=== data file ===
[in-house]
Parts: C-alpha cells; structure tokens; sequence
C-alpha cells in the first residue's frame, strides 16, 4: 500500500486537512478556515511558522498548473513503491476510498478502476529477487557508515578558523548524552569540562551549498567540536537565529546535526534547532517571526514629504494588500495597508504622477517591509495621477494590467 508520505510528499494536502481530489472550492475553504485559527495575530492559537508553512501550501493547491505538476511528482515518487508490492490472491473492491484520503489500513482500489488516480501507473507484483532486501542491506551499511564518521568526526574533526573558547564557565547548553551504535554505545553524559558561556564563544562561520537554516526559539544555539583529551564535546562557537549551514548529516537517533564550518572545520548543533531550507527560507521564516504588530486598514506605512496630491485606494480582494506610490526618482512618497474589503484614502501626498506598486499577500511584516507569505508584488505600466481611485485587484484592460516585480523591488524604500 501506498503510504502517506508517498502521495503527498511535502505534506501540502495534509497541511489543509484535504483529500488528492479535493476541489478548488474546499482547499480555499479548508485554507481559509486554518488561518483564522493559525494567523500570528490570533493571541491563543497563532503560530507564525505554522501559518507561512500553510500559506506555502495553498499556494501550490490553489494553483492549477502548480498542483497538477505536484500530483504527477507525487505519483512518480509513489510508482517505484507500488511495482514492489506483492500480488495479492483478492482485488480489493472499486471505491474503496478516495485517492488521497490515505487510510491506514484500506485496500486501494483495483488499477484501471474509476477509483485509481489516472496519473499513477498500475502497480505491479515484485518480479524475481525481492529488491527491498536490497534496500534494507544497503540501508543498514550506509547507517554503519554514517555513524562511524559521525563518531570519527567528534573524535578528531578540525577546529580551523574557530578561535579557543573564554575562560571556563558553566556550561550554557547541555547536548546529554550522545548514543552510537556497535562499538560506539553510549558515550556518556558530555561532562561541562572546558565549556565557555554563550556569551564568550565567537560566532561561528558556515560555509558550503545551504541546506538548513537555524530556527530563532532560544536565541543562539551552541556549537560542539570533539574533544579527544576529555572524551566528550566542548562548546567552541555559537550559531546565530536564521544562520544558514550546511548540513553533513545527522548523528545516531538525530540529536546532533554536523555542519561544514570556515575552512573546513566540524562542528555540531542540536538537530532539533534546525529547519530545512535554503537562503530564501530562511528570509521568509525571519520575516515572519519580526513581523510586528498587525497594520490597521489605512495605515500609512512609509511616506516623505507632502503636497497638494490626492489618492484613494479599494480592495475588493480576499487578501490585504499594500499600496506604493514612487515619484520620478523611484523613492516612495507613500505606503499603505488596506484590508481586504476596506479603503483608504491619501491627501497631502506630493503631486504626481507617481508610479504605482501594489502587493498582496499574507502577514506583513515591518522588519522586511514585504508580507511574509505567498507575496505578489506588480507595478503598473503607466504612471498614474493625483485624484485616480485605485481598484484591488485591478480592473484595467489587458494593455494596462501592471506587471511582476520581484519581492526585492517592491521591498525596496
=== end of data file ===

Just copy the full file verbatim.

[in-house]
Parts: C-alpha cells; structure tokens; sequence
C-alpha cells in the first residue's frame, strides 16, 4: 500500500486537512478556515511558522498548473513503491476510498478502476529477487557508515578558523548524552569540562551549498567540536537565529546535526534547532517571526514629504494588500495597508504622477517591509495621477494590467 508520505510528499494536502481530489472550492475553504485559527495575530492559537508553512501550501493547491505538476511528482515518487508490492490472491473492491484520503489500513482500489488516480501507473507484483532486501542491506551499511564518521568526526574533526573558547564557565547548553551504535554505545553524559558561556564563544562561520537554516526559539544555539583529551564535546562557537549551514548529516537517533564550518572545520548543533531550507527560507521564516504588530486598514506605512496630491485606494480582494506610490526618482512618497474589503484614502501626498506598486499577500511584516507569505508584488505600466481611485485587484484592460516585480523591488524604500 501506498503510504502517506508517498502521495503527498511535502505534506501540502495534509497541511489543509484535504483529500488528492479535493476541489478548488474546499482547499480555499479548508485554507481559509486554518488561518483564522493559525494567523500570528490570533493571541491563543497563532503560530507564525505554522501559518507561512500553510500559506506555502495553498499556494501550490490553489494553483492549477502548480498542483497538477505536484500530483504527477507525487505519483512518480509513489510508482517505484507500488511495482514492489506483492500480488495479492483478492482485488480489493472499486471505491474503496478516495485517492488521497490515505487510510491506514484500506485496500486501494483495483488499477484501471474509476477509483485509481489516472496519473499513477498500475502497480505491479515484485518480479524475481525481492529488491527491498536490497534496500534494507544497503540501508543498514550506509547507517554503519554514517555513524562511524559521525563518531570519527567528534573524535578528531578540525577546529580551523574557530578561535579557543573564554575562560571556563558553566556550561550554557547541555547536548546529554550522545548514543552510537556497535562499538560506539553510549558515550556518556558530555561532562561541562572546558565549556565557555554563550556569551564568550565567537560566532561561528558556515560555509558550503545551504541546506538548513537555524530556527530563532532560544536565541543562539551552541556549537560542539570533539574533544579527544576529555572524551566528550566542548562548546567552541555559537550559531546565530536564521544562520544558514550546511548540513553533513545527522548523528545516531538525530540529536546532533554536523555542519561544514570556515575552512573546513566540524562542528555540531542540536538537530532539533534546525529547519530545512535554503537562503530564501530562511528570509521568509525571519520575516515572519519580526513581523510586528498587525497594520490597521489605512495605515500609512512609509511616506516623505507632502503636497497638494490626492489618492484613494479599494480592495475588493480576499487578501490585504499594500499600496506604493514612487515619484520620478523611484523613492516612495507613500505606503499603505488596506484590508481586504476596506479603503483608504491619501491627501497631502506630493503631486504626481507617481508610479504605482501594489502587493498582496499574507502577514506583513515591518522588519522586511514585504508580507511574509505567498507575496505578489506588480507595478503598473503607466504612471498614474493625483485624484485616480485605485481598484484591488485591478480592473484595467489587458494593455494596462501592471506587471511582476520581484519581492526585492517592491521591498525596496